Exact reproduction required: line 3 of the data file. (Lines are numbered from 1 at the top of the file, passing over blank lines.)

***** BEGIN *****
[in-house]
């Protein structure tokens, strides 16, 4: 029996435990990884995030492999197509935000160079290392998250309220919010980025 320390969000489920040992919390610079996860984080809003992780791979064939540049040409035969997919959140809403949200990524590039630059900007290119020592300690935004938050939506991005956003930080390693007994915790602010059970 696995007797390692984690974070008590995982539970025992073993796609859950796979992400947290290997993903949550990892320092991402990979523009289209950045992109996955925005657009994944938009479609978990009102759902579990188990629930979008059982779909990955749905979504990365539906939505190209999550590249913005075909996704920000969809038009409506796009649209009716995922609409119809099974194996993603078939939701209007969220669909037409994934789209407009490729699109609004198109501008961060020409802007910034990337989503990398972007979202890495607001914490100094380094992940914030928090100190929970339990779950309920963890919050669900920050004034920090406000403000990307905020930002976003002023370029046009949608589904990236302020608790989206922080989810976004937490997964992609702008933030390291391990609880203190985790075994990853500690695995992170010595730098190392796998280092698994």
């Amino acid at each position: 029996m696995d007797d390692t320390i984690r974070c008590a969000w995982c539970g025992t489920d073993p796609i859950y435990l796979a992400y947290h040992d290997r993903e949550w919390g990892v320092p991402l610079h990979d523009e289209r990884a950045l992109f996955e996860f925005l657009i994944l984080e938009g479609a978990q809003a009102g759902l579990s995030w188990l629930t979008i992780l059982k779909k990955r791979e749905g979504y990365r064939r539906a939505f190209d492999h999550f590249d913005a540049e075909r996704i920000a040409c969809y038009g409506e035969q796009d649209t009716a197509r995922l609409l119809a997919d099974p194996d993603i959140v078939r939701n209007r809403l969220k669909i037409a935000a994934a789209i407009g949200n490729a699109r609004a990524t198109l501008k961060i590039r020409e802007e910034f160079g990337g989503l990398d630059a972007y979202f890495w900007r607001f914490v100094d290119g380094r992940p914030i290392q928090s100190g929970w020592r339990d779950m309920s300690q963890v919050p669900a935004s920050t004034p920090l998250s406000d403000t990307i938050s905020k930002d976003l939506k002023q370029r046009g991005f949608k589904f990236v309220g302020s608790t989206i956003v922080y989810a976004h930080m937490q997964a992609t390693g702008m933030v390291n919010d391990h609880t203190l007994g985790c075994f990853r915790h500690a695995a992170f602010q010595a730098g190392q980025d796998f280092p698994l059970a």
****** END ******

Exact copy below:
């Amino acid at each position: 029996m696995d007797d390692t320390i984690r974070c008590a969000w995982c539970g025992t489920d073993p796609i859950y435990l796979a992400y947290h040992d290997r993903e949550w919390g990892v320092p991402l610079h990979d523009e289209r990884a950045l992109f996955e996860f925005l657009i994944l984080e938009g479609a978990q809003a009102g759902l579990s995030w188990l629930t979008i992780l059982k779909k990955r791979e749905g979504y990365r064939r539906a939505f190209d492999h999550f590249d913005a540049e075909r996704i920000a040409c969809y038009g409506e035969q796009d649209t009716a197509r995922l609409l119809a997919d099974p194996d993603i959140v078939r939701n209007r809403l969220k669909i037409a935000a994934a789209i407009g949200n490729a699109r609004a990524t198109l501008k961060i590039r020409e802007e910034f160079g990337g989503l990398d630059a972007y979202f890495w900007r607001f914490v100094d290119g380094r992940p914030i290392q928090s100190g929970w020592r339990d779950m309920s300690q963890v919050p669900a935004s920050t004034p920090l998250s406000d403000t990307i938050s905020k930002d976003l939506k002023q370029r046009g991005f949608k589904f990236v309220g302020s608790t989206i956003v922080y989810a976004h930080m937490q997964a992609t390693g702008m933030v390291n919010d391990h609880t203190l007994g985790c075994f990853r915790h500690a695995a992170f602010q010595a730098g190392q980025d796998f280092p698994l059970a």